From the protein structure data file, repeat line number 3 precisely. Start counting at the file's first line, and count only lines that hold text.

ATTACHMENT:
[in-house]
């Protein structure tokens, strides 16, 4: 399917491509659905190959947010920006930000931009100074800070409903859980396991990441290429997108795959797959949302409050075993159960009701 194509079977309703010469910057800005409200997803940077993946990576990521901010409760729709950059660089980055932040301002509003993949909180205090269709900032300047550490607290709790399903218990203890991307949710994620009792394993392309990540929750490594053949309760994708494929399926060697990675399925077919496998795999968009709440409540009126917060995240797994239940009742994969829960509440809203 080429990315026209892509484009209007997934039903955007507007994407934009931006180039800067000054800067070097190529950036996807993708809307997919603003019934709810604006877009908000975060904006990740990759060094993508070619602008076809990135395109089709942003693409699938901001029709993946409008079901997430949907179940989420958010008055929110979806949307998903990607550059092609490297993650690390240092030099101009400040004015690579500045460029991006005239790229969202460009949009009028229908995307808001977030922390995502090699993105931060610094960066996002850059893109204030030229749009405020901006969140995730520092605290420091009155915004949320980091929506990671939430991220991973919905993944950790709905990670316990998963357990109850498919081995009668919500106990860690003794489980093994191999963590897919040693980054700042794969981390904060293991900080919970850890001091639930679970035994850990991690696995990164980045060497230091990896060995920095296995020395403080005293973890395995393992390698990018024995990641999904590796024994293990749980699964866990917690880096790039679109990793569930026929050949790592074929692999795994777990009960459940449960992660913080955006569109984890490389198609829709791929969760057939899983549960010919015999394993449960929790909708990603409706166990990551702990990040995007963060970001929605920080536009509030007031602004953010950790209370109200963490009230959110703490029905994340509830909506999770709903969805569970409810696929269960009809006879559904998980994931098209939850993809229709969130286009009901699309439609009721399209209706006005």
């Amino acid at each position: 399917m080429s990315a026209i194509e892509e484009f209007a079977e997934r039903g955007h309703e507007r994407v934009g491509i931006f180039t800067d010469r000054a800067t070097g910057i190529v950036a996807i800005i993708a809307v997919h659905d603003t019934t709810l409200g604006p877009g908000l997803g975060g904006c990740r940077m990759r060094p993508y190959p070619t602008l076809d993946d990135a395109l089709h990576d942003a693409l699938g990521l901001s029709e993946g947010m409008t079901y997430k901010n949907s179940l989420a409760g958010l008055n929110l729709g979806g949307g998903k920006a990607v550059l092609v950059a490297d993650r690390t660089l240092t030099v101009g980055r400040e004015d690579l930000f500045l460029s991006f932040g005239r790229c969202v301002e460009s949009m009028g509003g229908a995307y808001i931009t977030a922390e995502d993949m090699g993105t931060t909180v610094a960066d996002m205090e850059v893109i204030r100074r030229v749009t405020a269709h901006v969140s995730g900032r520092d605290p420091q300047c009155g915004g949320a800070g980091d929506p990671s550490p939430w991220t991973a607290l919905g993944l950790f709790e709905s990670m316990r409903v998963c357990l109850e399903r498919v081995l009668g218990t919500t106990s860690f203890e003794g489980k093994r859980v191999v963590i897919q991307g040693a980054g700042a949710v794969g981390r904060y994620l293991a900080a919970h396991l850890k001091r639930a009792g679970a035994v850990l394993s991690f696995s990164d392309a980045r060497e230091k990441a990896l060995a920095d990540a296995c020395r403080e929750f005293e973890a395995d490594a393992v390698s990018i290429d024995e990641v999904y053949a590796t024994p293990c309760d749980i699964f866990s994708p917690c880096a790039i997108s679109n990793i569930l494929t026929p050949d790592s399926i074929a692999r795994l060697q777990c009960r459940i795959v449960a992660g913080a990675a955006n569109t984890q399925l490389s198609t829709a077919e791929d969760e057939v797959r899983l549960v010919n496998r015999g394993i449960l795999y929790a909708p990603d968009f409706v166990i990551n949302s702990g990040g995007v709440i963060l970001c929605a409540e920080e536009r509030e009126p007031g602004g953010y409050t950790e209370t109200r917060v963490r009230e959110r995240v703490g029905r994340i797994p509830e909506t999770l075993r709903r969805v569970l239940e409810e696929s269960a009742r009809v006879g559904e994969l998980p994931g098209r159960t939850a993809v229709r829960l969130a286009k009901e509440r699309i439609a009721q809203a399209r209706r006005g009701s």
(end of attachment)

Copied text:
């Amino acid at each position: 399917m080429s990315a026209i194509e892509e484009f209007a079977e997934r039903g955007h309703e507007r994407v934009g491509i931006f180039t800067d010469r000054a800067t070097g910057i190529v950036a996807i800005i993708a809307v997919h659905d603003t019934t709810l409200g604006p877009g908000l997803g975060g904006c990740r940077m990759r060094p993508y190959p070619t602008l076809d993946d990135a395109l089709h990576d942003a693409l699938g990521l901001s029709e993946g947010m409008t079901y997430k901010n949907s179940l989420a409760g958010l008055n929110l729709g979806g949307g998903k920006a990607v550059l092609v950059a490297d993650r690390t660089l240092t030099v101009g980055r400040e004015d690579l930000f500045l460029s991006f932040g005239r790229c969202v301002e460009s949009m009028g509003g229908a995307y808001i931009t977030a922390e995502d993949m090699g993105t931060t909180v610094a960066d996002m205090e850059v893109i204030r100074r030229v749009t405020a269709h901006v969140s995730g900032r520092d605290p420091q300047c009155g915004g949320a800070g980091d929506p990671s550490p939430w991220t991973a607290l919905g993944l950790f709790e709905s990670m316990r409903v998963c357990l109850e399903r498919v081995l009668g218990t919500t106990s860690f203890e003794g489980k093994r859980v191999v963590i897919q991307g040693a980054g700042a949710v794969g981390r904060y994620l293991a900080a919970h396991l850890k001091r639930a009792g679970a035994v850990l394993s991690f696995s990164d392309a980045r060497e230091k990441a990896l060995a920095d990540a296995c020395r403080e929750f005293e973890a395995d490594a393992v390698s990018i290429d024995e990641v999904y053949a590796t024994p293990c309760d749980i699964f866990s994708p917690c880096a790039i997108s679109n990793i569930l494929t026929p050949d790592s399926i074929a692999r795994l060697q777990c009960r459940i795959v449960a992660g913080a990675a955006n569109t984890q399925l490389s198609t829709a077919e791929d969760e057939v797959r899983l549960v010919n496998r015999g394993i449960l795999y929790a909708p990603d968009f409706v166990i990551n949302s702990g990040g995007v709440i963060l970001c929605a409540e920080e536009r509030e009126p007031g602004g953010y409050t950790e209370t109200r917060v963490r009230e959110r995240v703490g029905r994340i797994p509830e909506t999770l075993r709903r969805v569970l239940e409810e696929s269960a009742r009809v006879g559904e994969l998980p994931g098209r159960t939850a993809v229709r829960l969130a286009k009901e509440r699309i439609a009721q809203a399209r209706r006005g009701s």